Un-marketing is the new marketing

CJ DiMaggio
3 min readApr 27, 2021


Lots of investors have made fortunes in real estate by just relying on their gut feeling about what was or wasn’t a good investment.

But we mere mortals have to be more careful than that. We can’t afford to waste time, and we can’t afford to lose money. We know we can be bullied and blustered into doing the wrong thing. We know that slick marketing can pull at our heartstrings. So instead of relying on horse sense or good luck, we do hard work.

We do due diligence. We read through boring annual reports and economic forecasts. We pore over volumes of government regulations. We schlep down to the local planning counter to chat with the staff about zoning and variances.

It’s not fair, because a lot of the time all we’re doing is trying to prove or disprove marketing claims made by people who often get paid a lot more than we do. We’re unmasking the property. Un-marketing it.

Like my recent project in Hawai’i.

My client had a vision for an environmentally-conscious mixed-use development that would give back to the community. He thought he had found the perfect site for it, so he asked me to check it out.

The real estate agent’s listing was all glossy marketing. Brochures full of photos of sweeping ocean views. Pre-approved for a 50-lot subdivision! All the water you need! Make your dream a reality! Hurry, this one won’t last!

As I waded in, it all started to unravel. There was no approval or pre-approval for any subdivision. At most, you could subdivide the property into five lots, not fifty. Re-zoning the property would take years. Its water supply would have to be run in a pipe through state-owned wetlands. Impossible. And as for “this one won’t last” — the property had been sitting on the market since 2012!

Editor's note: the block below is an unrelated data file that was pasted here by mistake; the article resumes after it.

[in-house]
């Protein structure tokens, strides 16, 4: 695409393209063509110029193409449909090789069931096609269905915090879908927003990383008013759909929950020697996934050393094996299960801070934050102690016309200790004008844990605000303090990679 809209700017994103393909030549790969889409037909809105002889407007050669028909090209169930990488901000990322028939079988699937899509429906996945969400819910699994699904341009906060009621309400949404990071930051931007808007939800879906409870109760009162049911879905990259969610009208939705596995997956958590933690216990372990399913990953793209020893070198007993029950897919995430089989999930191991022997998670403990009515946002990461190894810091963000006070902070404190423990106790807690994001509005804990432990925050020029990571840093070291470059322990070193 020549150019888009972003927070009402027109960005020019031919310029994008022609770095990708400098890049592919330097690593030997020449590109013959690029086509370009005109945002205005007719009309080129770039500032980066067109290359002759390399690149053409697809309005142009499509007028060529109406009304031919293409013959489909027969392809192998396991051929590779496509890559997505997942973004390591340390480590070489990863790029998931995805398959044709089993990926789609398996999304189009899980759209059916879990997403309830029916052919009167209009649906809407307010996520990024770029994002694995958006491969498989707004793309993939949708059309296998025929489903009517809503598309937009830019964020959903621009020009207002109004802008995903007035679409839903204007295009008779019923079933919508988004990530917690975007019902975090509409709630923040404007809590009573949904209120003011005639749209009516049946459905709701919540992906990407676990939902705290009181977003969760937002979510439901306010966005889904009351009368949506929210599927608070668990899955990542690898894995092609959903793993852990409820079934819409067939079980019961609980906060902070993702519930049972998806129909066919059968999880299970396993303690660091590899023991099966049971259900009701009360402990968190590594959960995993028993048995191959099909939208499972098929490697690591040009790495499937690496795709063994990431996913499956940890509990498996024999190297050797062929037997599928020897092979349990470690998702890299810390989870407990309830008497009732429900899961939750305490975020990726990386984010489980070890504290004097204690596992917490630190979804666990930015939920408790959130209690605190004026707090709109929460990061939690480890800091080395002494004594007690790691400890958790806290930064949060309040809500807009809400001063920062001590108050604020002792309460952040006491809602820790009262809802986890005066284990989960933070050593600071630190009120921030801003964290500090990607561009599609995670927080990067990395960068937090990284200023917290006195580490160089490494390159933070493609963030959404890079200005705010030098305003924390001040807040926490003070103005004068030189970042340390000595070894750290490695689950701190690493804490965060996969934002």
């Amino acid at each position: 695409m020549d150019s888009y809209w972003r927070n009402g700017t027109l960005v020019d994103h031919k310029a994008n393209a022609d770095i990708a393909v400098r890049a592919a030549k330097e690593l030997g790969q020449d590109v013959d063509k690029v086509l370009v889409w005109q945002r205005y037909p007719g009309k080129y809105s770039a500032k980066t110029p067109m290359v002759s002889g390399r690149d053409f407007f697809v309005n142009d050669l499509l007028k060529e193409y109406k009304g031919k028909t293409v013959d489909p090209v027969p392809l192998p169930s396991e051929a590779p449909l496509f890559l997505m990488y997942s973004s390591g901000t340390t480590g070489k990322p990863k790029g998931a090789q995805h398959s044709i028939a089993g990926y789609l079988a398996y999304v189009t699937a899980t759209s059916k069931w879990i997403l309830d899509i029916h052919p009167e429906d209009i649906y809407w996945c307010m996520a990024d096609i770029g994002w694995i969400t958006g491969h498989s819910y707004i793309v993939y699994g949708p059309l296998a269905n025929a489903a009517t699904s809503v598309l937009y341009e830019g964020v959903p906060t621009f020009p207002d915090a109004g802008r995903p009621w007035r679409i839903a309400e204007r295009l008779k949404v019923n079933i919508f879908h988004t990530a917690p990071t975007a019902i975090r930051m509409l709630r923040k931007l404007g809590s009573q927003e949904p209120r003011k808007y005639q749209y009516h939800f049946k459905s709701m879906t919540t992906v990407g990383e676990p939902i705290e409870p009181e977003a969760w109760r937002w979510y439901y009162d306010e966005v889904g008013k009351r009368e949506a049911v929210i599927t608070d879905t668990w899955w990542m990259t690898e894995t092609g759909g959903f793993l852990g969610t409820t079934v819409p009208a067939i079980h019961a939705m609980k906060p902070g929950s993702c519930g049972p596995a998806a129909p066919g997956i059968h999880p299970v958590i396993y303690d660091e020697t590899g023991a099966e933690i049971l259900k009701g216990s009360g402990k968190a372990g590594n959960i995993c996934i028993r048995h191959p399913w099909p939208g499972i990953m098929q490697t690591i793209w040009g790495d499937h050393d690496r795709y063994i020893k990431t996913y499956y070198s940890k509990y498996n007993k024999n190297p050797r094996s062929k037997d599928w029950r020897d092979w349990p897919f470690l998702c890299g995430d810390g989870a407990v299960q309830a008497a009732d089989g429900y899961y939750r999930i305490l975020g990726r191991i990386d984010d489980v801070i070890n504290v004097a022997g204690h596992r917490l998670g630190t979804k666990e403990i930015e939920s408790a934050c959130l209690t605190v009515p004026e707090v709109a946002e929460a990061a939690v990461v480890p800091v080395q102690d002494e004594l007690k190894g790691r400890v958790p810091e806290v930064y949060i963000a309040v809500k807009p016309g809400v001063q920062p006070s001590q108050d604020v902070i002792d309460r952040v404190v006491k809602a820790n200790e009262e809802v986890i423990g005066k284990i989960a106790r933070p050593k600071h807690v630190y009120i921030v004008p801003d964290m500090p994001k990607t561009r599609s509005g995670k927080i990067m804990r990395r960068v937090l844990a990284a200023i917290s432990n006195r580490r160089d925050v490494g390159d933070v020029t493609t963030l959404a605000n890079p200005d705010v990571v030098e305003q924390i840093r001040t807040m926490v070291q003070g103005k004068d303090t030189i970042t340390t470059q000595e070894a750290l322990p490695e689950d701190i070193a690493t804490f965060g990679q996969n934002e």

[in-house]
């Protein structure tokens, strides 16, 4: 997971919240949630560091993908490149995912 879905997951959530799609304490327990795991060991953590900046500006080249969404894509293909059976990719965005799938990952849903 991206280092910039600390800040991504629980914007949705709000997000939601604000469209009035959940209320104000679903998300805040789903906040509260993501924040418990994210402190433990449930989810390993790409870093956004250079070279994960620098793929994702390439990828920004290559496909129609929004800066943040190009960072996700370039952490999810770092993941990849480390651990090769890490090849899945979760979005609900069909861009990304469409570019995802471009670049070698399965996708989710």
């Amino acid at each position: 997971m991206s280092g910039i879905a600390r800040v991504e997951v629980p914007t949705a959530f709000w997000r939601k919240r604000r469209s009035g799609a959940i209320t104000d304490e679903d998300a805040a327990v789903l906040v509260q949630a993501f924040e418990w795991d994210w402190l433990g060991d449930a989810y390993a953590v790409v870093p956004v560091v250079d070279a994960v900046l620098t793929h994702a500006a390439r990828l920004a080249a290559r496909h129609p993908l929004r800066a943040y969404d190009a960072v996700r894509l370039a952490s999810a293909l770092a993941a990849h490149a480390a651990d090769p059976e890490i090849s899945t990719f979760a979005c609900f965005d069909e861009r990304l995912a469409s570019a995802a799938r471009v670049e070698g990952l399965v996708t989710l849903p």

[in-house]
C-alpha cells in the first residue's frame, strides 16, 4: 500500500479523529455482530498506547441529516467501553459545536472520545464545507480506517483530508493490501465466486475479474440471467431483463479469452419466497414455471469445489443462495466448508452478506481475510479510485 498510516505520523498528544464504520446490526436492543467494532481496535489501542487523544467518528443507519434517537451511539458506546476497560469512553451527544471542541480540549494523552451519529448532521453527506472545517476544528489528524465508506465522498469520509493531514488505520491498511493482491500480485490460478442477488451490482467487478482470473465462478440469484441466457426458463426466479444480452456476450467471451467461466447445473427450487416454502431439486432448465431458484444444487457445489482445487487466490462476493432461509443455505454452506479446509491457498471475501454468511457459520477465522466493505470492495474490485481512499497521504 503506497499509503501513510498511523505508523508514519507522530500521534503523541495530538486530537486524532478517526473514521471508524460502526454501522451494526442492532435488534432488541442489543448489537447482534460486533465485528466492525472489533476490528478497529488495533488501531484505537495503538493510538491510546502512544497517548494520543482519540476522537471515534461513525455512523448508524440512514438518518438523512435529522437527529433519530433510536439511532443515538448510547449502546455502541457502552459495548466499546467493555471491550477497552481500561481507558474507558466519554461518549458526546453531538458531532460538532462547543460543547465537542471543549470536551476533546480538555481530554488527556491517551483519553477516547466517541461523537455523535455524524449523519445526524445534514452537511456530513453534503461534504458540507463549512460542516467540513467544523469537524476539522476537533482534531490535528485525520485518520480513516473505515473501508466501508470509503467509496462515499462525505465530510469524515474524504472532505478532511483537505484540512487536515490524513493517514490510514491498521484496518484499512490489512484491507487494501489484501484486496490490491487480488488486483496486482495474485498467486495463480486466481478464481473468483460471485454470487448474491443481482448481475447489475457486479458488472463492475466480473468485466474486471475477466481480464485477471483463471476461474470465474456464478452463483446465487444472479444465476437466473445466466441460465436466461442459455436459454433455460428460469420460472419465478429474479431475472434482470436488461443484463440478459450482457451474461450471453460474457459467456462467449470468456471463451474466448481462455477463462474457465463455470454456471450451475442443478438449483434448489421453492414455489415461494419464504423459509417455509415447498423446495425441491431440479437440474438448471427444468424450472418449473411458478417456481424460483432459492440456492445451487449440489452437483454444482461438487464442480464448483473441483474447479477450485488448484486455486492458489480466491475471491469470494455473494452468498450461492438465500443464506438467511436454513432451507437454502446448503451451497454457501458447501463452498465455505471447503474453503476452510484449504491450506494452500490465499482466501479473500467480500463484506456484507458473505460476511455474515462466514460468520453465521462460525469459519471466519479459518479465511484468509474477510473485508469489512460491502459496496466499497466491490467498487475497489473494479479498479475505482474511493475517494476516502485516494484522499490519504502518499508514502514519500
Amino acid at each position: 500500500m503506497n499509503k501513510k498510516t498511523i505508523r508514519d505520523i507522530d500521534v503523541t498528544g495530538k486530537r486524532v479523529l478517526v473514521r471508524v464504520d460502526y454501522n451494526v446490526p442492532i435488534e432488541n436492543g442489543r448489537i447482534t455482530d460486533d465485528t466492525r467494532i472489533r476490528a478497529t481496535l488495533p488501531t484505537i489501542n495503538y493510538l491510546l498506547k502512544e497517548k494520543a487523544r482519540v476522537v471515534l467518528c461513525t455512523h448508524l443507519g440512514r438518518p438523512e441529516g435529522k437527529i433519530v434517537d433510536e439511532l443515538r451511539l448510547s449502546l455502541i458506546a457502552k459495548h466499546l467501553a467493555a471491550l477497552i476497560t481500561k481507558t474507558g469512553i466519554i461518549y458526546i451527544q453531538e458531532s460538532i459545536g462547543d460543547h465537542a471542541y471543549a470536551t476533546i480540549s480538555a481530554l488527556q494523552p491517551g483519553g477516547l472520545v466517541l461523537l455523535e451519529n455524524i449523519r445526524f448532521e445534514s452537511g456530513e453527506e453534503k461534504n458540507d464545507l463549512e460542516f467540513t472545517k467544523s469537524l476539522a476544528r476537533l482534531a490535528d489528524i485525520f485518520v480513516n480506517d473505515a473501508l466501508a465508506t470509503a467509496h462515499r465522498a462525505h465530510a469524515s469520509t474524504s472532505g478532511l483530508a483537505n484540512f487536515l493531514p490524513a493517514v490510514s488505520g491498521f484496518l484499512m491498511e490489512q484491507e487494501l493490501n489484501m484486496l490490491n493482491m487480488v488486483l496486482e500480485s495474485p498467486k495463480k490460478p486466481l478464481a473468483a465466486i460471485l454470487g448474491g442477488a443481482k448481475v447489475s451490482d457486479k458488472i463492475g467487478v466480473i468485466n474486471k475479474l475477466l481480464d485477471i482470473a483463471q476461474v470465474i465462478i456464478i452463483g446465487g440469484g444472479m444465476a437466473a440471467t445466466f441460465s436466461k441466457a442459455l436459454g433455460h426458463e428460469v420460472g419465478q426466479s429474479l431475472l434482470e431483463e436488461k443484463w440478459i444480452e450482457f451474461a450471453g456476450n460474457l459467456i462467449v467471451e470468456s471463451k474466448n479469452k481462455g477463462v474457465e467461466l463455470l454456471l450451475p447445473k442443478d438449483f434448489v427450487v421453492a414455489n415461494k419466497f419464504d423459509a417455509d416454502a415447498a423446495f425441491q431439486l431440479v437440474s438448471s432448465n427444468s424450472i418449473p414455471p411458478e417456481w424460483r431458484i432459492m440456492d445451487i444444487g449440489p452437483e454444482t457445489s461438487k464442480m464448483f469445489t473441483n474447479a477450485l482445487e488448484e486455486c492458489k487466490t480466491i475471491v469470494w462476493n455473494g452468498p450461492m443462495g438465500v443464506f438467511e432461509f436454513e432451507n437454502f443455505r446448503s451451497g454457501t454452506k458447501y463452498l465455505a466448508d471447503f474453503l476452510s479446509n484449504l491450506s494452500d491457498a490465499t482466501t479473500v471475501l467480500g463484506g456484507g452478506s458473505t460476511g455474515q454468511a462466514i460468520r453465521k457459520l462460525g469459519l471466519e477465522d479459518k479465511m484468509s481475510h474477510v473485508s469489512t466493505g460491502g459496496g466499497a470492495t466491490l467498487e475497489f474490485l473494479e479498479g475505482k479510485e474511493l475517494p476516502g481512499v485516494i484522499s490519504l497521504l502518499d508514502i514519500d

It was annoying because all that agent had to do was sit back in his comfy office and spout unfounded claims, and eventually his agency would get its $1 million commission.

For a fraction of that fee, I had to do the tedious work of dismantling his claims one by one, through careful research.

Even though the property wasn’t worth it, eventually his buyer would come. Someone with more money than sense who didn’t mind sitting on the property for decades. Or a Third World trafficker who needed to launder his ill-gotten gains.

Unlike my client, they wouldn’t care about the price, or whether or not they could build a profitable project, or whether they could give back to the community.

I felt bad for my client. I hated sharing the bad news with him. He had a real vision, and a real strategy, but he was competing with buyers who were suckers for marketing and who were just relying on “gut feeling.”

But that’s how good due diligence works. And good technical marketing, too.

Through hard work and painstaking research, you equip your customers with the knowledge they need to make informed decisions. You strip away the marketing. You guide them to the truth.

This article first appeared on the Varamark Research blog at https://www.varamark.com/post/un-marketing